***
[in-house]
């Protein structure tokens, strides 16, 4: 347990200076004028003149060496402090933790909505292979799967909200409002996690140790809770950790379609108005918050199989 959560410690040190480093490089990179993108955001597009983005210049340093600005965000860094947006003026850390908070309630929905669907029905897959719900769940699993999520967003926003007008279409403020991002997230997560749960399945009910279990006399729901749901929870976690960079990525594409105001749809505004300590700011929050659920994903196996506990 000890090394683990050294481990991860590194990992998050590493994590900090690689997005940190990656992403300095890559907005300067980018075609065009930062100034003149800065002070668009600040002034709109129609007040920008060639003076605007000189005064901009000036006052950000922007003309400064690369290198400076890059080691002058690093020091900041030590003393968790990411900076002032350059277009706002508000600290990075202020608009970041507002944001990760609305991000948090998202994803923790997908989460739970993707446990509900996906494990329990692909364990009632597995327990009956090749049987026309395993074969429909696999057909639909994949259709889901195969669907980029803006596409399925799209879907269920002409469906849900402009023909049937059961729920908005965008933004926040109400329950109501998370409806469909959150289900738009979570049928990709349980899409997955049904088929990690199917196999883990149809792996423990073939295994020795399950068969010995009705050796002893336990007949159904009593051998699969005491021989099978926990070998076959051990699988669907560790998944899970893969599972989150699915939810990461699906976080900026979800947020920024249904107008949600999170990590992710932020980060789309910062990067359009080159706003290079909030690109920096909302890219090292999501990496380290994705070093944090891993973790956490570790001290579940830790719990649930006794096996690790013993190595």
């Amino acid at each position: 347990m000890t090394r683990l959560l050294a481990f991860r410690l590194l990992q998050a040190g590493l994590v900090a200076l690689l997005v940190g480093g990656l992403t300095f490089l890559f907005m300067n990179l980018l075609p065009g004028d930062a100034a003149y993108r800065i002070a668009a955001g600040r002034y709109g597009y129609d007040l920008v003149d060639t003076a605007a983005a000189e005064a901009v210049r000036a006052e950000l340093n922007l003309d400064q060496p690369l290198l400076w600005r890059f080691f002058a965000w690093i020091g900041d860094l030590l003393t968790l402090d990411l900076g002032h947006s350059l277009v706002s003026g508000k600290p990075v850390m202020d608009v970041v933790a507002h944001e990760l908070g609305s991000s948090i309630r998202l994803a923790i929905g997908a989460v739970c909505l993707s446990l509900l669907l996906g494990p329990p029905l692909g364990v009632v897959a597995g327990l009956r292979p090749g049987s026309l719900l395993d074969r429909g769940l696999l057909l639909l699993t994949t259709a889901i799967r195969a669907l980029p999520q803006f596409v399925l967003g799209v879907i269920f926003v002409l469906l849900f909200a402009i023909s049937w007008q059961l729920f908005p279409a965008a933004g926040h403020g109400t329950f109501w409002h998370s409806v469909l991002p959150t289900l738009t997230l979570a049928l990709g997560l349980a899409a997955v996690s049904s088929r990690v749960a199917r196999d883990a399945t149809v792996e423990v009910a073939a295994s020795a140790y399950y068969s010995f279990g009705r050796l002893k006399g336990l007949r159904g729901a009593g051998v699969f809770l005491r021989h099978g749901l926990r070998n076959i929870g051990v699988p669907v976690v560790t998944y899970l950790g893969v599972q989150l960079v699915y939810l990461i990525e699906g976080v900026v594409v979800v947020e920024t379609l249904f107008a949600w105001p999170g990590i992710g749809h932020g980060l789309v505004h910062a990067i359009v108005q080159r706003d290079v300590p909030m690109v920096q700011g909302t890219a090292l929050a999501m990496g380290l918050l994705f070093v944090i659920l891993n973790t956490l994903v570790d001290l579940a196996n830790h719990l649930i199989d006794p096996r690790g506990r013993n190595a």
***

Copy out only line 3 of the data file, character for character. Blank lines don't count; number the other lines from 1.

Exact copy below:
């Amino acid at each position: 347990m000890t090394r683990l959560l050294a481990f991860r410690l590194l990992q998050a040190g590493l994590v900090a200076l690689l997005v940190g480093g990656l992403t300095f490089l890559f907005m300067n990179l980018l075609p065009g004028d930062a100034a003149y993108r800065i002070a668009a955001g600040r002034y709109g597009y129609d007040l920008v003149d060639t003076a605007a983005a000189e005064a901009v210049r000036a006052e950000l340093n922007l003309d400064q060496p690369l290198l400076w600005r890059f080691f002058a965000w690093i020091g900041d860094l030590l003393t968790l402090d990411l900076g002032h947006s350059l277009v706002s003026g508000k600290p990075v850390m202020d608009v970041v933790a507002h944001e990760l908070g609305s991000s948090i309630r998202l994803a923790i929905g997908a989460v739970c909505l993707s446990l509900l669907l996906g494990p329990p029905l692909g364990v009632v897959a597995g327990l009956r292979p090749g049987s026309l719900l395993d074969r429909g769940l696999l057909l639909l699993t994949t259709a889901i799967r195969a669907l980029p999520q803006f596409v399925l967003g799209v879907i269920f926003v002409l469906l849900f909200a402009i023909s049937w007008q059961l729920f908005p279409a965008a933004g926040h403020g109400t329950f109501w409002h998370s409806v469909l991002p959150t289900l738009t997230l979570a049928l990709g997560l349980a899409a997955v996690s049904s088929r990690v749960a199917r196999d883990a399945t149809v792996e423990v009910a073939a295994s020795a140790y399950y068969s010995f279990g009705r050796l002893k006399g336990l007949r159904g729901a009593g051998v699969f809770l005491r021989h099978g749901l926990r070998n076959i929870g051990v699988p669907v976690v560790t998944y899970l950790g893969v599972q989150l960079v699915y939810l990461i990525e699906g976080v900026v594409v979800v947020e920024t379609l249904f107008a949600w105001p999170g990590i992710g749809h932020g980060l789309v505004h910062a990067i359009v108005q080159r706003d290079v300590p909030m690109v920096q700011g909302t890219a090292l929050a999501m990496g380290l918050l994705f070093v944090i659920l891993n973790t956490l994903v570790d001290l579940a196996n830790h719990l649930i199989d006794p096996r690790g506990r013993n190595a």